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VINE VOICEon 7 December 2013
I read this book in a week as part of my research to write a website on flattery. I enjoyed Stengel's supercilious comments about Dale Carnegie, author of How To Win Friends and Influence People. He's a sophisticated and stylish writer after all.

My view on business and political flattery is that it's part of the discipline of the job. Yes, it can be onerous and mechanical, but if you don't express gratitude and acknowledge people, you might be neglecting other bits of your business like providing a reliable service or answering your constituents' letters. Mrs Thatcher used to go into the kitchens and thank the staff after she had a meal. That punctilious discipline made her a great politician. There are plenty who don't bother, and they wonder why they don't get votes.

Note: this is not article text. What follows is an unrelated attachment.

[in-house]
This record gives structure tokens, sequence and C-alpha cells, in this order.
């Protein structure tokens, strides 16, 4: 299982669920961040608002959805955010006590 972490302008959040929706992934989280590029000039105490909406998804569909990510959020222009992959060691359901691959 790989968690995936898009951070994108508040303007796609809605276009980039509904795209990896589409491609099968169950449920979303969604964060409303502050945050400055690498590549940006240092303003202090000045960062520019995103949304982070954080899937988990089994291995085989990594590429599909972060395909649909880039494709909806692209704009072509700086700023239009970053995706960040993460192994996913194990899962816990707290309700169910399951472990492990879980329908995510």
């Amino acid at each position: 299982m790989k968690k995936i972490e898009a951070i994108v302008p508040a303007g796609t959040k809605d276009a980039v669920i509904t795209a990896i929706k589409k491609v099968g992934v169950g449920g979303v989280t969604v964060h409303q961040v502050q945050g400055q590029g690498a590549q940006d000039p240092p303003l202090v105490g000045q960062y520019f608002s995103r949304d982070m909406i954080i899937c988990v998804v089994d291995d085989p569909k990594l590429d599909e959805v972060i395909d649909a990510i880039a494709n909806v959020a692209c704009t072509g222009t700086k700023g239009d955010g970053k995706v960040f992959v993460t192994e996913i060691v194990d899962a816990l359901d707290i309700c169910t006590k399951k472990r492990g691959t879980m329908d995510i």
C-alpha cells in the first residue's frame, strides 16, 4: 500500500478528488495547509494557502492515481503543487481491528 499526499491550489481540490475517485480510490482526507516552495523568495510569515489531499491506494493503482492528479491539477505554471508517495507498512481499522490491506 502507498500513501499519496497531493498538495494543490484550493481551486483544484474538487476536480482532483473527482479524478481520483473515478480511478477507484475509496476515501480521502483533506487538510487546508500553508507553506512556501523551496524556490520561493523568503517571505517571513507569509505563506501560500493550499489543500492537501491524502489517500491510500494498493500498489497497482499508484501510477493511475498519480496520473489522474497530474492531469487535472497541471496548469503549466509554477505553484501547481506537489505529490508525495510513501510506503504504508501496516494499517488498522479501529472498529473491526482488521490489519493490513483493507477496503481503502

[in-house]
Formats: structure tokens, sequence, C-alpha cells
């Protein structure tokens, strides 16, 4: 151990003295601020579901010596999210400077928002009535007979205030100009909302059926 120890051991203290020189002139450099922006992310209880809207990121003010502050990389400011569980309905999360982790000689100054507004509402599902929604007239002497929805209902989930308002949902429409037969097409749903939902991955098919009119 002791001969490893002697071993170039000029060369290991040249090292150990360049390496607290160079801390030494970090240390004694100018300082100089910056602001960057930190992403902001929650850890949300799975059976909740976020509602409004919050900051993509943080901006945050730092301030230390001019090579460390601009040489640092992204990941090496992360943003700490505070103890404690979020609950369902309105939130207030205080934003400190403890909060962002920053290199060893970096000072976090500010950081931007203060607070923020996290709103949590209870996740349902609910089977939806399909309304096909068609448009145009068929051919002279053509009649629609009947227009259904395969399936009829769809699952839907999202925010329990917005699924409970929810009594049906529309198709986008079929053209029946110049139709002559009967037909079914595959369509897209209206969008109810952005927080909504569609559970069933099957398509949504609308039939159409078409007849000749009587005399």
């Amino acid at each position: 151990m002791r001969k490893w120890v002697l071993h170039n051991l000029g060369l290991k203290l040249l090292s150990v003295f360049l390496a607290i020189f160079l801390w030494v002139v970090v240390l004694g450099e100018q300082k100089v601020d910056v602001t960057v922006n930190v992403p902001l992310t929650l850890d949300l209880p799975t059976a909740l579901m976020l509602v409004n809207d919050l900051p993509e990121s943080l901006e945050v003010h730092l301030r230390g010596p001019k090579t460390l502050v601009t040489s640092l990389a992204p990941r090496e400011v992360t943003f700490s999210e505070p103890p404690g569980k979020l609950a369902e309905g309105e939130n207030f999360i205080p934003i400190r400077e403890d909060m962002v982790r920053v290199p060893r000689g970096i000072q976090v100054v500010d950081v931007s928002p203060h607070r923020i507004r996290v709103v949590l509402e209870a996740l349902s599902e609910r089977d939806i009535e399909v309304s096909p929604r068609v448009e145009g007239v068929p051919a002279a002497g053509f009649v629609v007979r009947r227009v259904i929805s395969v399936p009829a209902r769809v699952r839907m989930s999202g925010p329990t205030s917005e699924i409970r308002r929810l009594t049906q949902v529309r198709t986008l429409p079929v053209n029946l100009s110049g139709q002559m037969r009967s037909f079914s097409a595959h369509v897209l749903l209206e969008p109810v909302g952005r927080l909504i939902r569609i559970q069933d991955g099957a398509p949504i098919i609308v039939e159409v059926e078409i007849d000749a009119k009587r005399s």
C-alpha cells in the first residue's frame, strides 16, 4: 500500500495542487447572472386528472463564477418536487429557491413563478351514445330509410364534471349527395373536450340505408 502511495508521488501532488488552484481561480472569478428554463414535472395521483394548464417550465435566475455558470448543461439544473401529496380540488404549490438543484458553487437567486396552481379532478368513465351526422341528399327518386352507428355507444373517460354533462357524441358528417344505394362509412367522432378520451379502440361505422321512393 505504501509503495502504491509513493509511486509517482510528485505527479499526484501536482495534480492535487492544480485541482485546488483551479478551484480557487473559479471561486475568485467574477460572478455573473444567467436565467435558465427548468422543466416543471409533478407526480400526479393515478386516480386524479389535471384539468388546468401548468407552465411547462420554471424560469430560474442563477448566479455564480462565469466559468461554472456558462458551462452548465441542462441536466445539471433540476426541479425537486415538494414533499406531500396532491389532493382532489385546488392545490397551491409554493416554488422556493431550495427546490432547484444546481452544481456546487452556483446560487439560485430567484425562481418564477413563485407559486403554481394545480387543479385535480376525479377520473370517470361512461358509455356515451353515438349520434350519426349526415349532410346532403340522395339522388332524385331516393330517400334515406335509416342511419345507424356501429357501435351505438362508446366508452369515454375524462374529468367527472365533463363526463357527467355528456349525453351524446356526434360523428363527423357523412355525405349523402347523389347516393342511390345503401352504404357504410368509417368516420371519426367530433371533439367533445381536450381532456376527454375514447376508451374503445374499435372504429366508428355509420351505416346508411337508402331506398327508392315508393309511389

I regularly write to people in public life, usually expressing something positive. It's always interesting who replies and who doesn't.

Dale Carnegie has inspired the working practices of lots of good companies. They teach people to respect each other and be upbeat. What's the alternative? Condescension, unpleasantness, a strict class system?

There are lots of other suggestions for being good at flattery from Chesterfield, Castiglione, Benjamin Franklin. It makes for a colourful book.
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